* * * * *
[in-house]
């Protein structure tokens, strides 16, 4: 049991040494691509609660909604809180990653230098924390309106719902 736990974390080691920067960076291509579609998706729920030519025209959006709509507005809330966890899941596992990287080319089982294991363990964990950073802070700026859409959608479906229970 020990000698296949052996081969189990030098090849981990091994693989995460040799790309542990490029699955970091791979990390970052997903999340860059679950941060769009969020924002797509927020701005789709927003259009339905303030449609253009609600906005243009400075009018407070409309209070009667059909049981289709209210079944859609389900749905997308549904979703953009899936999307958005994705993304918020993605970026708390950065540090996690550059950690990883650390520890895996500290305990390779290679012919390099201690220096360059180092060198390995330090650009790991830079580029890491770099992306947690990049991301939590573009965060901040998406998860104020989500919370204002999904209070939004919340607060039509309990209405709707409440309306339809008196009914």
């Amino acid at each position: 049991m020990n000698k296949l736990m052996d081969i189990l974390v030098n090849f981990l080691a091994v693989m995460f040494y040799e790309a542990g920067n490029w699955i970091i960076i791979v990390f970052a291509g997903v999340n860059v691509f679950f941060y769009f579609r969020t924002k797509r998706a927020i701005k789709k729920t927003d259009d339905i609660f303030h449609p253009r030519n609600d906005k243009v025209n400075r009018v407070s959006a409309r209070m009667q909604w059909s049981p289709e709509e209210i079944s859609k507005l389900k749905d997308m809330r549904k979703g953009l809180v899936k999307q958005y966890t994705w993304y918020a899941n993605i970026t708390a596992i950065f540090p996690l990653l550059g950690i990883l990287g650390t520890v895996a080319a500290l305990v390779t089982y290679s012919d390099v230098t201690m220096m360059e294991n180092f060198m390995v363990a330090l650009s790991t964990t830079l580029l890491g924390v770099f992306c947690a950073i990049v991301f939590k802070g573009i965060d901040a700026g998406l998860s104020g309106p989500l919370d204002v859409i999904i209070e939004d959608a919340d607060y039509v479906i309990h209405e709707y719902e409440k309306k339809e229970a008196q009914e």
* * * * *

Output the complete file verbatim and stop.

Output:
[in-house]
């Protein structure tokens, strides 16, 4: 049991040494691509609660909604809180990653230098924390309106719902 736990974390080691920067960076291509579609998706729920030519025209959006709509507005809330966890899941596992990287080319089982294991363990964990950073802070700026859409959608479906229970 020990000698296949052996081969189990030098090849981990091994693989995460040799790309542990490029699955970091791979990390970052997903999340860059679950941060769009969020924002797509927020701005789709927003259009339905303030449609253009609600906005243009400075009018407070409309209070009667059909049981289709209210079944859609389900749905997308549904979703953009899936999307958005994705993304918020993605970026708390950065540090996690550059950690990883650390520890895996500290305990390779290679012919390099201690220096360059180092060198390995330090650009790991830079580029890491770099992306947690990049991301939590573009965060901040998406998860104020989500919370204002999904209070939004919340607060039509309990209405709707409440309306339809008196009914």
């Amino acid at each position: 049991m020990n000698k296949l736990m052996d081969i189990l974390v030098n090849f981990l080691a091994v693989m995460f040494y040799e790309a542990g920067n490029w699955i970091i960076i791979v990390f970052a291509g997903v999340n860059v691509f679950f941060y769009f579609r969020t924002k797509r998706a927020i701005k789709k729920t927003d259009d339905i609660f303030h449609p253009r030519n609600d906005k243009v025209n400075r009018v407070s959006a409309r209070m009667q909604w059909s049981p289709e709509e209210i079944s859609k507005l389900k749905d997308m809330r549904k979703g953009l809180v899936k999307q958005y966890t994705w993304y918020a899941n993605i970026t708390a596992i950065f540090p996690l990653l550059g950690i990883l990287g650390t520890v895996a080319a500290l305990v390779t089982y290679s012919d390099v230098t201690m220096m360059e294991n180092f060198m390995v363990a330090l650009s790991t964990t830079l580029l890491g924390v770099f992306c947690a950073i990049v991301f939590k802070g573009i965060d901040a700026g998406l998860s104020g309106p989500l919370d204002v859409i999904i209070e939004d959608a919340d607060y039509v479906i309990h209405e709707y719902e409440k309306k339809e229970a008196q009914e």